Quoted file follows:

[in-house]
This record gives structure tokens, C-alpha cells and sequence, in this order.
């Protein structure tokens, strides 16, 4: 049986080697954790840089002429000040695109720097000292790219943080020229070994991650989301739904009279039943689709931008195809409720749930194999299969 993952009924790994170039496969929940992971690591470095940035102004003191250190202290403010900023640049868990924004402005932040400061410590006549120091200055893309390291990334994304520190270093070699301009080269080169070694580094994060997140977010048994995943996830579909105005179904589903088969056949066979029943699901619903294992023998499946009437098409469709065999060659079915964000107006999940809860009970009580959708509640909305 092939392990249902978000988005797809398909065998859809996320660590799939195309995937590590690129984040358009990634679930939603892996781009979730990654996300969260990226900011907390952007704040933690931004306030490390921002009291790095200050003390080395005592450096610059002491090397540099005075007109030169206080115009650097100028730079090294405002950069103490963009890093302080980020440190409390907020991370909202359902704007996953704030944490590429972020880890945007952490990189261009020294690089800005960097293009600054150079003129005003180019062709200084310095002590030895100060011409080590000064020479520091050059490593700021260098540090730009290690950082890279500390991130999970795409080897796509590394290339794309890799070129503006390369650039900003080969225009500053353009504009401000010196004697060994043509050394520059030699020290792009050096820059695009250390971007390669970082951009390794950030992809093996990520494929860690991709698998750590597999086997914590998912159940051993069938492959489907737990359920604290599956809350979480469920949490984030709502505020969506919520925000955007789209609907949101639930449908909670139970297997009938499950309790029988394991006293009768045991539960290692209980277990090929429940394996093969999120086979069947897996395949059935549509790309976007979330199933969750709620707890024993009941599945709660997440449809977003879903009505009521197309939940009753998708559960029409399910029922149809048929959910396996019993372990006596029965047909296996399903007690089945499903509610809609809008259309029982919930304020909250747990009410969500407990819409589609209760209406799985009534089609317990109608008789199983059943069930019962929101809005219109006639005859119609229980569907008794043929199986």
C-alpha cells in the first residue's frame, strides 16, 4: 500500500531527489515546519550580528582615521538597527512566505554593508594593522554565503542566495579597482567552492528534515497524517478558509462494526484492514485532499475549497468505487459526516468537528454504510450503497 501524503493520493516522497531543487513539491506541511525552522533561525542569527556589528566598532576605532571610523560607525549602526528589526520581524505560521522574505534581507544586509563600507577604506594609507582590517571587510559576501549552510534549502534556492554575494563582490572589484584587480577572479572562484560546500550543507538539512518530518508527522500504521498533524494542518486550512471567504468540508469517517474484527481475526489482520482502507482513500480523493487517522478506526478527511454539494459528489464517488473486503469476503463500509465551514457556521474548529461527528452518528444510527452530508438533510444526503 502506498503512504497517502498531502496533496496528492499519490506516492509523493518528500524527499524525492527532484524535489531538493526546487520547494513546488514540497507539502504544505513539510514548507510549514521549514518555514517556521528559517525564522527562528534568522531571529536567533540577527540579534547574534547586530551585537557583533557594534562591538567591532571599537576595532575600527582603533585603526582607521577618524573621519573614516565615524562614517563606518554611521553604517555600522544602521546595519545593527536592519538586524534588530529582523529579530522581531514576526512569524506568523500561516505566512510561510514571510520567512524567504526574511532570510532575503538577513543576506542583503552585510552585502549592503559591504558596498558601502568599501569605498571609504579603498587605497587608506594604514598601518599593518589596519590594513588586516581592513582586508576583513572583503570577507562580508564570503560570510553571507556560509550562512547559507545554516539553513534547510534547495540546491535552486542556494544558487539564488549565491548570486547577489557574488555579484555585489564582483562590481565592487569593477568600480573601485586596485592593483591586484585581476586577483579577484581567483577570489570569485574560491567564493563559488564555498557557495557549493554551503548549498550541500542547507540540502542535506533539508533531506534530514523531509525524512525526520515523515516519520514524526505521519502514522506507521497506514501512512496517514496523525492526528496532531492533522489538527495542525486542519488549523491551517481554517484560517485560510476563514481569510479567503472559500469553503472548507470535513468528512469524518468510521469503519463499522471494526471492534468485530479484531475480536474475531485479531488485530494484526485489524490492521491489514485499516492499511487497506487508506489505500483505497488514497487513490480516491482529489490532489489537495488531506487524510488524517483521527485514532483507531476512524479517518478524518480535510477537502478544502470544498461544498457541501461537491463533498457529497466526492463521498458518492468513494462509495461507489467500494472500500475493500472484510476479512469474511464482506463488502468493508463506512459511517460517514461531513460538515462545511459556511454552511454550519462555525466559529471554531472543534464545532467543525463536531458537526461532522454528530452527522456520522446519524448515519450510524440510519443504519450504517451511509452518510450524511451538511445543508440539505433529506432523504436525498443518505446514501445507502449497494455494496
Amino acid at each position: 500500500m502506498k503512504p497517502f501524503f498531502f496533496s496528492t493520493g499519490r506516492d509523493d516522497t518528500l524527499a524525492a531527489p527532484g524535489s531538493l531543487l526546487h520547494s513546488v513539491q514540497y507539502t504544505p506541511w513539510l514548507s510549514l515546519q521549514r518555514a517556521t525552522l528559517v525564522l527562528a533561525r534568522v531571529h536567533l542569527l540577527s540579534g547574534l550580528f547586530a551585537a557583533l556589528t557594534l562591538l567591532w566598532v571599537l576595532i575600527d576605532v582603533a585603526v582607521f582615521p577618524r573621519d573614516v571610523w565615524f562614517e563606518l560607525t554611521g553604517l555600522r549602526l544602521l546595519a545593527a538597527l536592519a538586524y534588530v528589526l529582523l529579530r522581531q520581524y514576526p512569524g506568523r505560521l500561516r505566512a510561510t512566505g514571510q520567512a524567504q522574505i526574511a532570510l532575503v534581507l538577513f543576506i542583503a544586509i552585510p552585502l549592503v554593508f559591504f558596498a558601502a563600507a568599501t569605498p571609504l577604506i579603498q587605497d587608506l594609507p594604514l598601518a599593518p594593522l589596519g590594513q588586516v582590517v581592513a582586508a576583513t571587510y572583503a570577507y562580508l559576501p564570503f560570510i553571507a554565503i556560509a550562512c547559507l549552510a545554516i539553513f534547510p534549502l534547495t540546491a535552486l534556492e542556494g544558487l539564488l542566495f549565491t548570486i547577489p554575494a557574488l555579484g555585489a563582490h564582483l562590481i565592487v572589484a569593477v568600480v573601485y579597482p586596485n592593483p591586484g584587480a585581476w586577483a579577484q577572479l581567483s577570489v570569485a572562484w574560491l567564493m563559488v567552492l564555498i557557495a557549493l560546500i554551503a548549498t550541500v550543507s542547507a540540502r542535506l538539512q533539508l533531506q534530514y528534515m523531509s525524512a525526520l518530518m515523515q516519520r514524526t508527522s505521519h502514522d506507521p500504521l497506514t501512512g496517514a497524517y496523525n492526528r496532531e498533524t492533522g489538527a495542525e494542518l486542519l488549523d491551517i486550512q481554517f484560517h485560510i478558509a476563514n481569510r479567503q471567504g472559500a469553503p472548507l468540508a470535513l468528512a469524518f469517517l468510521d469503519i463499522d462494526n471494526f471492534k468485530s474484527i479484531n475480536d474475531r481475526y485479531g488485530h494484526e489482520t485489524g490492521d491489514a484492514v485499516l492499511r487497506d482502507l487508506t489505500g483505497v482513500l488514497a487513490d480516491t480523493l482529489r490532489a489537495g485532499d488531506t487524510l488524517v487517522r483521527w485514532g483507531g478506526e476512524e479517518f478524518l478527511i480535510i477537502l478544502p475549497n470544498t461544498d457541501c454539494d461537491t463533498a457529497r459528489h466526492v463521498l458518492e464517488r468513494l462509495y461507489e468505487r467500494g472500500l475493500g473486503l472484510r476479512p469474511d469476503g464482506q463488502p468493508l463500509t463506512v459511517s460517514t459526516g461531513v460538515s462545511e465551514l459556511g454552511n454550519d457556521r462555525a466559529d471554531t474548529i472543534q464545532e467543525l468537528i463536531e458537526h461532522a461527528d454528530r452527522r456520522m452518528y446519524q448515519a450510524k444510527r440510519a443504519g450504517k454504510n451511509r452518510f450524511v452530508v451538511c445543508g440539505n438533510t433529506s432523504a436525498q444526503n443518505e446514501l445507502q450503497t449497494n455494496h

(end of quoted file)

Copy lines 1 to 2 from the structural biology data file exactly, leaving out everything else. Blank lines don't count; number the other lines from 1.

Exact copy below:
[in-house]
This record gives structure tokens, C-alpha cells and sequence, in this order.